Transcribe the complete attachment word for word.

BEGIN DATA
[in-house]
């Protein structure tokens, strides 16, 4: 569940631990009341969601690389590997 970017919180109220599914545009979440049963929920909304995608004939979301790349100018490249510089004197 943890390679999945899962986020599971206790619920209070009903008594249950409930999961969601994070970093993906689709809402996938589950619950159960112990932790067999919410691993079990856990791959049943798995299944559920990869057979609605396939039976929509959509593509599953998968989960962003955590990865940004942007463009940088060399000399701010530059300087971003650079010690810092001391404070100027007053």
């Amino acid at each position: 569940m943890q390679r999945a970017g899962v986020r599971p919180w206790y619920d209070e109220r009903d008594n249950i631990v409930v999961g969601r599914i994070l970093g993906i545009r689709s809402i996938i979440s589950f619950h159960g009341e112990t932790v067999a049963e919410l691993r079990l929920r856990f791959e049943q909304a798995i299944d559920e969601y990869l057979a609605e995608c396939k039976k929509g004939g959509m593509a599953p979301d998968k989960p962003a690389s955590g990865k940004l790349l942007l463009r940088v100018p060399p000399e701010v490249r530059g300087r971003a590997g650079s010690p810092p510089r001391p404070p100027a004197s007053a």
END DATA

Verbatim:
[in-house]
């Protein structure tokens, strides 16, 4: 569940631990009341969601690389590997 970017919180109220599914545009979440049963929920909304995608004939979301790349100018490249510089004197 943890390679999945899962986020599971206790619920209070009903008594249950409930999961969601994070970093993906689709809402996938589950619950159960112990932790067999919410691993079990856990791959049943798995299944559920990869057979609605396939039976929509959509593509599953998968989960962003955590990865940004942007463009940088060399000399701010530059300087971003650079010690810092001391404070100027007053």
């Amino acid at each position: 569940m943890q390679r999945a970017g899962v986020r599971p919180w206790y619920d209070e109220r009903d008594n249950i631990v409930v999961g969601r599914i994070l970093g993906i545009r689709s809402i996938i979440s589950f619950h159960g009341e112990t932790v067999a049963e919410l691993r079990l929920r856990f791959e049943q909304a798995i299944d559920e969601y990869l057979a609605e995608c396939k039976k929509g004939g959509m593509a599953p979301d998968k989960p962003a690389s955590g990865k940004l790349l942007l463009r940088v100018p060399p000399e701010v490249r530059g300087r971003a590997g650079s010690p810092p510089r001391p404070p100027a004197s007053a």